My book is officially on sale tomorrow – but part of me wishes it was free…

There was a moderately strong correlation (r=.65) between downloads and Internet print sales (the more books that were downloaded, the more books were purchased online). Thus if more books had been available and downloaded the number of additional books sold would likely have increased.

Fascinating findings from a dissertation about how giving away free ebooks increases sales.

Makes me think…

Tomorrow’s the official publication date for Me & My Web Shadow in the UK (though many people already have their copies from Amazon already).

The first e-book I wrote was given away free on the iCrossing website. It was downloaded tens of thousands of times, re-printed as part of textbooks and as a standalone book in business schools in India and on marketing courses at UK universities. It was translated into Chinese where it has also been downloaded thousands of times and earned us lots of love link love.

So glad we didn’t ask for any money.

Now I have a proper, old-school, dead-tree book out there, I can’t get rid of the impulse to give it away. I’m so impatient for people to read it and just *know* it would sell a lot more if I was allowed to give it away.

Don’t think that will happen just yet (although it is available for the giveaway price of just £6.99 on Amazon now ;-)).

Anyway, just to satisfy my urge a little more to give it away first comment here and maybe the first Tweet on this post gets a free copy. I’ll even sign it if you like… :-)

Posted via web from Antony’s posterous

6 responses to “My book is officially on sale tomorrow – but part of me wishes it was free…”

  1. Antony, congratulations on the launch of the book – I hope the sales go well.

    Are you allowed to publish excerpts? This would allow more people to see the content and comment on it.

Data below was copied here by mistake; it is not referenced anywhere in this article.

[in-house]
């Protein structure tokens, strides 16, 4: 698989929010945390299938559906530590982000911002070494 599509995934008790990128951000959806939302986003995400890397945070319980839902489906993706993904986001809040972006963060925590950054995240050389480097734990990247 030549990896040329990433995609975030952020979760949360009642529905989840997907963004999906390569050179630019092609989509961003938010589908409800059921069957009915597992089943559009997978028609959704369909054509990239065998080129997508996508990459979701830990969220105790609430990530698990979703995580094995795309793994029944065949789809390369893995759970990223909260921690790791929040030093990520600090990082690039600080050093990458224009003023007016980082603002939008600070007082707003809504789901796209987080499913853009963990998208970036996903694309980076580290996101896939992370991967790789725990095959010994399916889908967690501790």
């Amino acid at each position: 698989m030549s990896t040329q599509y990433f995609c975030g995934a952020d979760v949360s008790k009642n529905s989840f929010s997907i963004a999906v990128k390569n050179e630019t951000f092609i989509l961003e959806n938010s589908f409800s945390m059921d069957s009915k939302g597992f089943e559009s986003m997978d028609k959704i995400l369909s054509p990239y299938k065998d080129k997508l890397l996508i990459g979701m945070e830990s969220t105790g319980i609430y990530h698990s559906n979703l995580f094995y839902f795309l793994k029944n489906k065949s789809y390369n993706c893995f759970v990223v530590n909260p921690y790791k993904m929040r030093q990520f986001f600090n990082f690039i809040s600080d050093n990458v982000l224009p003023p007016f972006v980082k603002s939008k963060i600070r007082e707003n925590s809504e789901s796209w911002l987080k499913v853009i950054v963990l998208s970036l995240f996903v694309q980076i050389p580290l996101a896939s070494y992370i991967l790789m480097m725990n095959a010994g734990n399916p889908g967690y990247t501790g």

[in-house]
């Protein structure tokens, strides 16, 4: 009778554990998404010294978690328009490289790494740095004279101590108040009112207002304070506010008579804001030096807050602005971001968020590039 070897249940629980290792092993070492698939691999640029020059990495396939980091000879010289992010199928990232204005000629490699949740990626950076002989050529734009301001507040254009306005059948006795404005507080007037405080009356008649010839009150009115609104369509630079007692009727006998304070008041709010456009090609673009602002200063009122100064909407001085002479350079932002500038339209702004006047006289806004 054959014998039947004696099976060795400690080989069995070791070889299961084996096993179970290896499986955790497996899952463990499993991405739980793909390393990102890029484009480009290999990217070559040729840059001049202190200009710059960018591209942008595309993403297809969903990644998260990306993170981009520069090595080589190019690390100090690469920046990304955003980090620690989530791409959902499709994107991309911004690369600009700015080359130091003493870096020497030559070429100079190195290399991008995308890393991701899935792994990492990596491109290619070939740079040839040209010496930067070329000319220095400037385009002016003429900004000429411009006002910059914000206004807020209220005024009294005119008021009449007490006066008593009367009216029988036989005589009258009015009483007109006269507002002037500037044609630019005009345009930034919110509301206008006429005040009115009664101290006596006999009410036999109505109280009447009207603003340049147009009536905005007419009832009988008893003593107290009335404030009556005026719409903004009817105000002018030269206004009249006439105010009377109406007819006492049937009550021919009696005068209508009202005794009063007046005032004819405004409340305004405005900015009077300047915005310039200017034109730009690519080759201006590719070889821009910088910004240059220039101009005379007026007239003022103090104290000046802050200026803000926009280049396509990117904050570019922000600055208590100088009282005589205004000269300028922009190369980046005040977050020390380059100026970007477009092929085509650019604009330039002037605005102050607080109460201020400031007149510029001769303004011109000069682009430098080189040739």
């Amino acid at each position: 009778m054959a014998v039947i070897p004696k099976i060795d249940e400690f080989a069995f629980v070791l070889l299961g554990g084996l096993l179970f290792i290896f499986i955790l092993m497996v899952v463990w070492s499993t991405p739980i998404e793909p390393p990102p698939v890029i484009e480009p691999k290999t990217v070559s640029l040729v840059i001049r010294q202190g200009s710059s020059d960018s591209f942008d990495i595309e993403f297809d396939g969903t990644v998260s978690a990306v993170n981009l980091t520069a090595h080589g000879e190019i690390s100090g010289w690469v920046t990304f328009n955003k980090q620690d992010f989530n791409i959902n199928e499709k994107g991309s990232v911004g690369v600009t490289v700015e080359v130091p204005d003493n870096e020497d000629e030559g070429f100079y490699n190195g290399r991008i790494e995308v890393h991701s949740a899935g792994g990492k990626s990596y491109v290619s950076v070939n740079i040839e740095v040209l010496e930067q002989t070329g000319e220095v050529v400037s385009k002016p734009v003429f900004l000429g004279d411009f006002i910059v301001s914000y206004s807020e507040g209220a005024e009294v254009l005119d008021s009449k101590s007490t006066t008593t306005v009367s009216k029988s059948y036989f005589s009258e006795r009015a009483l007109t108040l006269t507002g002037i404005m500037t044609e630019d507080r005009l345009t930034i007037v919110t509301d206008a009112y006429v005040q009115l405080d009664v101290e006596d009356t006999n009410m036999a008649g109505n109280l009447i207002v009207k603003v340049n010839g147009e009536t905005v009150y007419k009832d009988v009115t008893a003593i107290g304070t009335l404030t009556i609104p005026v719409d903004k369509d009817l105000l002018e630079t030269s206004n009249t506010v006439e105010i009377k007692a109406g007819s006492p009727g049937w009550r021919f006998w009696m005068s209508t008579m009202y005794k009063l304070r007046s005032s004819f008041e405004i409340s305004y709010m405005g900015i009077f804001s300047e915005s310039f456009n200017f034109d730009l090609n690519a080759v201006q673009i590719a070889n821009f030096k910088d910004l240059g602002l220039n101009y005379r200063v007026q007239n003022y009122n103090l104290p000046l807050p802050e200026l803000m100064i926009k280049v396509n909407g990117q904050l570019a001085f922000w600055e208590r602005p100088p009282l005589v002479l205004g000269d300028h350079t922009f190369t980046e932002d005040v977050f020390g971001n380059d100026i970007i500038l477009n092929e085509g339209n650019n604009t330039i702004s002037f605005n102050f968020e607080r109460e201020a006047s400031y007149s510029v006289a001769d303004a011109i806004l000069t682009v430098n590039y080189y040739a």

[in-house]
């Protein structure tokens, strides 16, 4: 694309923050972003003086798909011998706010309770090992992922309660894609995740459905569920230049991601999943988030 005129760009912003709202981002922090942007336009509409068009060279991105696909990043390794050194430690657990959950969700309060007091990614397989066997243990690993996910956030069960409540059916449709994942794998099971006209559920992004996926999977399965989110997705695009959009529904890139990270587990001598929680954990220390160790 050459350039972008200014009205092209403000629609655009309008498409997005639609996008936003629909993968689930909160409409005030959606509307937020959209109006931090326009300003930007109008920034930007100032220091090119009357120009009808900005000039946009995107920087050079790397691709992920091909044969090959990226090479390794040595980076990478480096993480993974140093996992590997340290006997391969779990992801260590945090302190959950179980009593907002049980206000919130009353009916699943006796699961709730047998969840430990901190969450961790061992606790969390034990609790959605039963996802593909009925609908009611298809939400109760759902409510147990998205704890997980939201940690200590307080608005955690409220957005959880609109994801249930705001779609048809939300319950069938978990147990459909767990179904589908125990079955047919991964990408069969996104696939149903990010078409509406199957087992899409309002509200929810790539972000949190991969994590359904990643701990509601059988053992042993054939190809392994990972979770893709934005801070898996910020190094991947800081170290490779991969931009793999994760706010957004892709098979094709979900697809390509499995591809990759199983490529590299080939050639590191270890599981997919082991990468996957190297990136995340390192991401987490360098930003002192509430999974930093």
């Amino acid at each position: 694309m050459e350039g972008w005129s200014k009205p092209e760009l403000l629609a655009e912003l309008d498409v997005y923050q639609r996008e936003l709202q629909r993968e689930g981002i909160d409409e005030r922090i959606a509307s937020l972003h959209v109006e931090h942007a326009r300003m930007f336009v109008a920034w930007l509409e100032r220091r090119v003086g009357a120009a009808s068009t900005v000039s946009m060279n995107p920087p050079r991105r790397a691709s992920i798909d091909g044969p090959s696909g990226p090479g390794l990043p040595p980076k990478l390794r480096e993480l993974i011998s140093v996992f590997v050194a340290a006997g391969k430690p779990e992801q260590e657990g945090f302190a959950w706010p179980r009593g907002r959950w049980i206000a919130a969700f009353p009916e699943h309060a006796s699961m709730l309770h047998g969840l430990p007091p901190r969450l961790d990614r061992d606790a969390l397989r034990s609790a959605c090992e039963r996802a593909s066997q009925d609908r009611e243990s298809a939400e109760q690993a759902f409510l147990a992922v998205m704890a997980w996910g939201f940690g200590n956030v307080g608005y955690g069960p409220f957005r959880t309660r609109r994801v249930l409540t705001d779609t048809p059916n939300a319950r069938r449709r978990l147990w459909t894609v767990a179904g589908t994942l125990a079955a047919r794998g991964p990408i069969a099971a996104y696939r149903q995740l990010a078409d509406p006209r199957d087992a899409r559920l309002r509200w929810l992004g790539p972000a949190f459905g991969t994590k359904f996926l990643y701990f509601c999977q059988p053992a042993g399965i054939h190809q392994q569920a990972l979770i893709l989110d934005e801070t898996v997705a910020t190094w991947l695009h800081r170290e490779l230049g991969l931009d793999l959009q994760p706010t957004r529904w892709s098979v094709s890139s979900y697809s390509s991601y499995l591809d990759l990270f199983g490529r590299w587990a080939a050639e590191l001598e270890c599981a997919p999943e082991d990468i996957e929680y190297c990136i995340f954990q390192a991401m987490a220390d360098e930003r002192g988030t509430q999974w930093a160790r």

Andrew Grill

  2. Congrats Anotony, great to see your book now out.

    Personally, I've never read an ebook, free or otherwise. I can't read anything lengthy on a monitor and if I decide to print it I might as well just buy the real thing. So I'm all for good old fashioned paper books and if enough of your readers are like me, it shouldn't harm its popularity.

    Following on from that, I wonder what kind of person you would recommend this book to. What is your target market?

  3. Since buying a smart phone, I find I'm reading more pdf's downloaded for free. For the really good books I go to the “trouble” of buying the “dead-tree” version.

  4. @Julian I know what you mean… I think that the e-books I've published have mainly been printed out for reading from what i have seen and heard. I'd add that I love the physical artefact of my book, and I still buy other books – many of them in fact. I will be trying out an iPad as an e-reader though and will be delighted if it works out as I like to carry books with me to read when travelling and they can end up taking up a lot of space.

    In terms of who the book is for – really it is for everyone other than people who are deeply immersed in social media and extremely literate. The first reviewer of Me and My Web Shadow on Amazon put it very well:

    “I feel like I could share this book with anyone and they would find it useful.

    * My boss, for example, who wants to find out whether LinkedIn and Twitter apply to our business and how.
    * My sister, who wants to encourage her daughter to use Facebook positively as well as protect her from on-line 'baddies'.
    * My friends and colleagues already using on-line networking, who want to make themselves, their music or their message heard.”

  5. I found this information is very useful. Thanks for sharing. Do you care whether I mention a few sentences written in this post in our site if it’s stated you as the source and links back to your site? Thanks!

  6. Yes, that’s fine. This blog is published under a Creative Commons Attribution licence, so you can use what you like as long as you link back to it. Where I have used other people’s content please respect the licences they have used it under (you can usually find this by following the relevant link back to their website or social network profile, e.g. Flickr).

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